Rare Disease Commonalities and Next Steps

It takes 6 years or more to get a diagnosis for rare conditions. I was 55 before my lifelong symptoms were identified as Ehlers-Danlos Syndrome, a genetic malady that causes defective collagen. Most of us have some degree of hypermobility. I wish I had a pic of me when I was younger with my foot behind my head! The problem at that time was the doc told me it was incureable and just go home and forget about it/live with it.

Fast forward 15 years and I’m now immersed in getting other diagnoses. Last year I figured out Mast Cell Activation Syndrome. Treatment has improved my life! This year it’s Myasthena Gravis (MG), a rare autoimmune disease, official last week.

Each condition I research, follow comments on Facebook groups for each disease and work on documenting my symptoms … and research.

The interesting part of this is the commonalities I’ve noted in the rare disease groups. The main one is the journey to diagnosis and how emotionally exhausting and damaging it is. I started researching rare disease alone and found a couple of studies that prove to be apropos.

First, an article in USA Today which describes the tortuous path and obstacles parents face in getting their child diagnosed with a rare disease. It’s a good description of what more wealthy families are able to do to no avail and it does highlight the importance of “resources both from families and the medical system.” It mentions the costs of genetic testing (supposedly more affordable now – unless you are on state aid or Medicare!) but also states “About 80% of people with rare disorders have one of only 150 conditions. The remaining 20% are spread across the rest of the 7,000 known rare diseases.”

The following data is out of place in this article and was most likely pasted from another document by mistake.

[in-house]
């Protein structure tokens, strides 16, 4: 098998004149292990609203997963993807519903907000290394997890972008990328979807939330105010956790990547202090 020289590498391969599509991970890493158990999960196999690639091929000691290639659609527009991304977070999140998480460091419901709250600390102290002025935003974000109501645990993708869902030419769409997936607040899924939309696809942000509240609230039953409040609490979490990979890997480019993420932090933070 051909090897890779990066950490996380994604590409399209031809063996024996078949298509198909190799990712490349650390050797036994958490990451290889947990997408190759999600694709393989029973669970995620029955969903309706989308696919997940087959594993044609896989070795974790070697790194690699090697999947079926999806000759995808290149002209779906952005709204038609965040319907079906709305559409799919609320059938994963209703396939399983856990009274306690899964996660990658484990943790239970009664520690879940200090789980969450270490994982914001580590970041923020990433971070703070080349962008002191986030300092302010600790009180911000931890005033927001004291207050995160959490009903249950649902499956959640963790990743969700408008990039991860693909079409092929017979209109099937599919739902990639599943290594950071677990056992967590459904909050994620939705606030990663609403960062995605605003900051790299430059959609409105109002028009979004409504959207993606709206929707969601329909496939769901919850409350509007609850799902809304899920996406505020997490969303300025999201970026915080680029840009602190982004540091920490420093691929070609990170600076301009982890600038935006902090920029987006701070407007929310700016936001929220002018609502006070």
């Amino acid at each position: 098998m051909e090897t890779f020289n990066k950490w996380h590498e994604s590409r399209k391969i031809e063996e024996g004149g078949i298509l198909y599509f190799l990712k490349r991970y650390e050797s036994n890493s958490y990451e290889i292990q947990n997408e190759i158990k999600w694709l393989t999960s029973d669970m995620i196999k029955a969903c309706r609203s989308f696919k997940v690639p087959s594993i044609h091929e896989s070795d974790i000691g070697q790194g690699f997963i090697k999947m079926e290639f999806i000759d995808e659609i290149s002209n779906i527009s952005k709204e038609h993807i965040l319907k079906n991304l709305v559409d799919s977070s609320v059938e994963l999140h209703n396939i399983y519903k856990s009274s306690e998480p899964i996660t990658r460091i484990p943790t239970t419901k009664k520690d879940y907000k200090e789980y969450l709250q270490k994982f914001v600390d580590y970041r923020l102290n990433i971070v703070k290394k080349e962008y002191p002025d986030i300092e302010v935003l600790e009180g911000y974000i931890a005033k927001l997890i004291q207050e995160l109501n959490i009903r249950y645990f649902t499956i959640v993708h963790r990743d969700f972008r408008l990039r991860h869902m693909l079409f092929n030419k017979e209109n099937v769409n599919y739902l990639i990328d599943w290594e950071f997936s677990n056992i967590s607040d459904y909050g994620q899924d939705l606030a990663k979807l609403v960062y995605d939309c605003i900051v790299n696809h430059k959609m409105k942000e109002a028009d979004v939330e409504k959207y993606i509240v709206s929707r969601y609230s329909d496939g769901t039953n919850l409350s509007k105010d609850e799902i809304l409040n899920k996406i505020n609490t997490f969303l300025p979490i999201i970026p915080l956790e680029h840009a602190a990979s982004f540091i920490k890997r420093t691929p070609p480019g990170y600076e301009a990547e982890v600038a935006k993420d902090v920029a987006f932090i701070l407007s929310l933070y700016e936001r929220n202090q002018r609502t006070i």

A study from Germany starts to describe the effects of rare disease and the search for the right one. “Among patients with various RDs, however, they share prediagnostic phenomena. These common experiences include a high degree of frustration due to lack of a definitive diagnosis, seeing various doctors, that something is wrong despite misgivings from medical professionals, and inaccurately being branded as having psychological problems.”

Then there is a study from China: “We found a very high rate of misdiagnosis of RDs across China. The difficulty in accessing disease-related information is the key cause for misdiagnosis. There were no disparities in misdiagnosis based on gender, age, geographical region, ethnicity, or education.”

So the difficulties, no matter which disease, include:

  1. High degree of frustration
  2. Having to see many doctors (and see number 7 below)
  3. Knowing that something is wrong even when doctors try to tell you otherwise.
  4. Doctors branding you as a head case, a drug seeker, attention seeking, and truly mentally ill. This is particularly true for women.
  5. Barriers to diagnosis include money and access to information. The more educated you are, the wealthier you are, the further you will get.
  6.  Women can have more problems traditionally getting rare diagnoses due to unconscious or conscious gender bias.
  7. Doctor’s egos.

Number 7 is added with no proof, no studies to back up my assertion.

This is more about lifelong observation. Doctors want to think they know everything and will pontificate on a rare disease without knowing anything about it. So many stories about that! But recently I had a podiatrist who worked to prove to me that I didn’t have something I wasn’t even diagnosed with (diabetic neuropathy). He didn’t even understand autonomic neuropathy enough to talk about it. And then he noted in his notes that I have plantar fasciitis. I do not. Some doctors just are not able to admit they just don’t know.

Because of all these rare disease issues and barriers, one has to become an advocate. For for your child, for yourself and, yes, for rare disease. It’s a natural progression for parents of rare children but it’s not so natural for adult patients. It’s hard to know how to advocate for yourself and hard to know how to avoid offending doctors getting offended or bruising their egos. More discussion of self advocacy is needed and I’ve seen little written about that. The next steps then are all about learning how to advocate.


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